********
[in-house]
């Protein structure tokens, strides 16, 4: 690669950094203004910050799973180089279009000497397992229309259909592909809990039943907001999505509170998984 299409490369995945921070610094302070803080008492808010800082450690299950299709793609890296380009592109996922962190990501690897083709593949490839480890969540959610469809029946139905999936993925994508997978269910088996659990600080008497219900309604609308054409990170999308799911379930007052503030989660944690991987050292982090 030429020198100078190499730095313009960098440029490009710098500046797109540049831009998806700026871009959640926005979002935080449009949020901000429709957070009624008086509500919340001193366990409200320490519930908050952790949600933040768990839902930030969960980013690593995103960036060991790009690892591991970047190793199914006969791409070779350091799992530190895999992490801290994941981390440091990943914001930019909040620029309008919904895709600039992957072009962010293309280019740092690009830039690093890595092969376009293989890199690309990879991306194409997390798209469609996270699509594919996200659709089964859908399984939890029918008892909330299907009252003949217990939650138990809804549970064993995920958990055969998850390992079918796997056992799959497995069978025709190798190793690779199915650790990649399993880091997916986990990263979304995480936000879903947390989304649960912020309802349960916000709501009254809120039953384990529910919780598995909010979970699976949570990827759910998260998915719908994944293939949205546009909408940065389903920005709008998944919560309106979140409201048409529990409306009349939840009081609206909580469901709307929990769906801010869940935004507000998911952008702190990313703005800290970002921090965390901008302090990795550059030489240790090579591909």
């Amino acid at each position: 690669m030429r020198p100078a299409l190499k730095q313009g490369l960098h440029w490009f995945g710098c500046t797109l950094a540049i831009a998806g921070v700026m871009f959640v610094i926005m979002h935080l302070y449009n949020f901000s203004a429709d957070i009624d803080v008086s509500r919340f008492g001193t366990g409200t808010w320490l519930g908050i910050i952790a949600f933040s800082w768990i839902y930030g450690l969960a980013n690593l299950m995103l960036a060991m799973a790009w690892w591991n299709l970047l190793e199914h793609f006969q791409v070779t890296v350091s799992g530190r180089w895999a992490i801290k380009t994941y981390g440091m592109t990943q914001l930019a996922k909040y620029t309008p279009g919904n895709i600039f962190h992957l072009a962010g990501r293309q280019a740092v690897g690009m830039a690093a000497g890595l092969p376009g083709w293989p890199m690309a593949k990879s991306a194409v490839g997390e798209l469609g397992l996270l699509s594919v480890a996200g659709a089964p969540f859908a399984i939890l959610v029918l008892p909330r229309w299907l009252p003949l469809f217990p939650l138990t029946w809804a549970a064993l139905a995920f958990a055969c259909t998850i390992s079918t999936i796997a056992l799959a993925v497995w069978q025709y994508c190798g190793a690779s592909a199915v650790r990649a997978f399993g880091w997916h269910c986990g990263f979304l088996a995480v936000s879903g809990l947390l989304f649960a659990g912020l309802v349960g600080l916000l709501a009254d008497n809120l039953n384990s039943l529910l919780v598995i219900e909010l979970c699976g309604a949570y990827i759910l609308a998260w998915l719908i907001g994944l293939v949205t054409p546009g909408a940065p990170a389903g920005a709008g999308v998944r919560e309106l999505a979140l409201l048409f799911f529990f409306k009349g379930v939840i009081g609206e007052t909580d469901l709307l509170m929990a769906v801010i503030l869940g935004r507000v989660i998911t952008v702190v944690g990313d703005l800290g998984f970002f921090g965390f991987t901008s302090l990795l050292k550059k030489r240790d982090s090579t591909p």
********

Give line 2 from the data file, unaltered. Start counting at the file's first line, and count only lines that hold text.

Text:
């Protein structure tokens, strides 16, 4: 690669950094203004910050799973180089279009000497397992229309259909592909809990039943907001999505509170998984 299409490369995945921070610094302070803080008492808010800082450690299950299709793609890296380009592109996922962190990501690897083709593949490839480890969540959610469809029946139905999936993925994508997978269910088996659990600080008497219900309604609308054409990170999308799911379930007052503030989660944690991987050292982090 030429020198100078190499730095313009960098440029490009710098500046797109540049831009998806700026871009959640926005979002935080449009949020901000429709957070009624008086509500919340001193366990409200320490519930908050952790949600933040768990839902930030969960980013690593995103960036060991790009690892591991970047190793199914006969791409070779350091799992530190895999992490801290994941981390440091990943914001930019909040620029309008919904895709600039992957072009962010293309280019740092690009830039690093890595092969376009293989890199690309990879991306194409997390798209469609996270699509594919996200659709089964859908399984939890029918008892909330299907009252003949217990939650138990809804549970064993995920958990055969998850390992079918796997056992799959497995069978025709190798190793690779199915650790990649399993880091997916986990990263979304995480936000879903947390989304649960912020309802349960916000709501009254809120039953384990529910919780598995909010979970699976949570990827759910998260998915719908994944293939949205546009909408940065389903920005709008998944919560309106979140409201048409529990409306009349939840009081609206909580469901709307929990769906801010869940935004507000998911952008702190990313703005800290970002921090965390901008302090990795550059030489240790090579591909």